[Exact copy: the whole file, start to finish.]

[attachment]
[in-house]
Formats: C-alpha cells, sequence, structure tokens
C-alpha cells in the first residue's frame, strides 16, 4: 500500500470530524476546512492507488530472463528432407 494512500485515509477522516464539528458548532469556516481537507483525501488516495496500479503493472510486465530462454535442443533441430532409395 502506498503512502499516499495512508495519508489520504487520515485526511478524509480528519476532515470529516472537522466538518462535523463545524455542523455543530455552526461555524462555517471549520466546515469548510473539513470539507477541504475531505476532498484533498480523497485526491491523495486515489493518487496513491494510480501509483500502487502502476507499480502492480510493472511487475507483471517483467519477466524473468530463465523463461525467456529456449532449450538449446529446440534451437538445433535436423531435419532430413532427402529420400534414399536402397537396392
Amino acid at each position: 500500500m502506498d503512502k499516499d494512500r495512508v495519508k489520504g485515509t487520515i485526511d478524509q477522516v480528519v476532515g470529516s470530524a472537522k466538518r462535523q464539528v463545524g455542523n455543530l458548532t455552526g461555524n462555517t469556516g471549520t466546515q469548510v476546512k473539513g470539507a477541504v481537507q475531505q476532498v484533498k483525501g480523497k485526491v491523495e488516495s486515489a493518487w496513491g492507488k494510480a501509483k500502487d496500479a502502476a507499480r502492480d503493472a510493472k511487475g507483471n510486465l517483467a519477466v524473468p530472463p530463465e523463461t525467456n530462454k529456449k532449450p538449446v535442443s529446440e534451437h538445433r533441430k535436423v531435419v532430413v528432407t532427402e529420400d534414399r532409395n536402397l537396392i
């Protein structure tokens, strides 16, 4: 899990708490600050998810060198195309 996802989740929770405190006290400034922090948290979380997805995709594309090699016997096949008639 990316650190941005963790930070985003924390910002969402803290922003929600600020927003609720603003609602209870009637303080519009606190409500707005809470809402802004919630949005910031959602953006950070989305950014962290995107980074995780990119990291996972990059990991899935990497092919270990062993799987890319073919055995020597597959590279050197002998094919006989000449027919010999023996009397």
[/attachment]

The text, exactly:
[in-house]
Formats: C-alpha cells, sequence, structure tokens
C-alpha cells in the first residue's frame, strides 16, 4: 500500500470530524476546512492507488530472463528432407 494512500485515509477522516464539528458548532469556516481537507483525501488516495496500479503493472510486465530462454535442443533441430532409395 502506498503512502499516499495512508495519508489520504487520515485526511478524509480528519476532515470529516472537522466538518462535523463545524455542523455543530455552526461555524462555517471549520466546515469548510473539513470539507477541504475531505476532498484533498480523497485526491491523495486515489493518487496513491494510480501509483500502487502502476507499480502492480510493472511487475507483471517483467519477466524473468530463465523463461525467456529456449532449450538449446529446440534451437538445433535436423531435419532430413532427402529420400534414399536402397537396392
Amino acid at each position: 500500500m502506498d503512502k499516499d494512500r495512508v495519508k489520504g485515509t487520515i485526511d478524509q477522516v480528519v476532515g470529516s470530524a472537522k466538518r462535523q464539528v463545524g455542523n455543530l458548532t455552526g461555524n462555517t469556516g471549520t466546515q469548510v476546512k473539513g470539507a477541504v481537507q475531505q476532498v484533498k483525501g480523497k485526491v491523495e488516495s486515489a493518487w496513491g492507488k494510480a501509483k500502487d496500479a502502476a507499480r502492480d503493472a510493472k511487475g507483471n510486465l517483467a519477466v524473468p530472463p530463465e523463461t525467456n530462454k529456449k532449450p538449446v535442443s529446440e534451437h538445433r533441430k535436423v531435419v532430413v528432407t532427402e529420400d534414399r532409395n536402397l537396392i
């Protein structure tokens, strides 16, 4: 899990708490600050998810060198195309 996802989740929770405190006290400034922090948290979380997805995709594309090699016997096949008639 990316650190941005963790930070985003924390910002969402803290922003929600600020927003609720603003609602209870009637303080519009606190409500707005809470809402802004919630949005910031959602953006950070989305950014962290995107980074995780990119990291996972990059990991899935990497092919270990062993799987890319073919055995020597597959590279050197002998094919006989000449027919010999023996009397």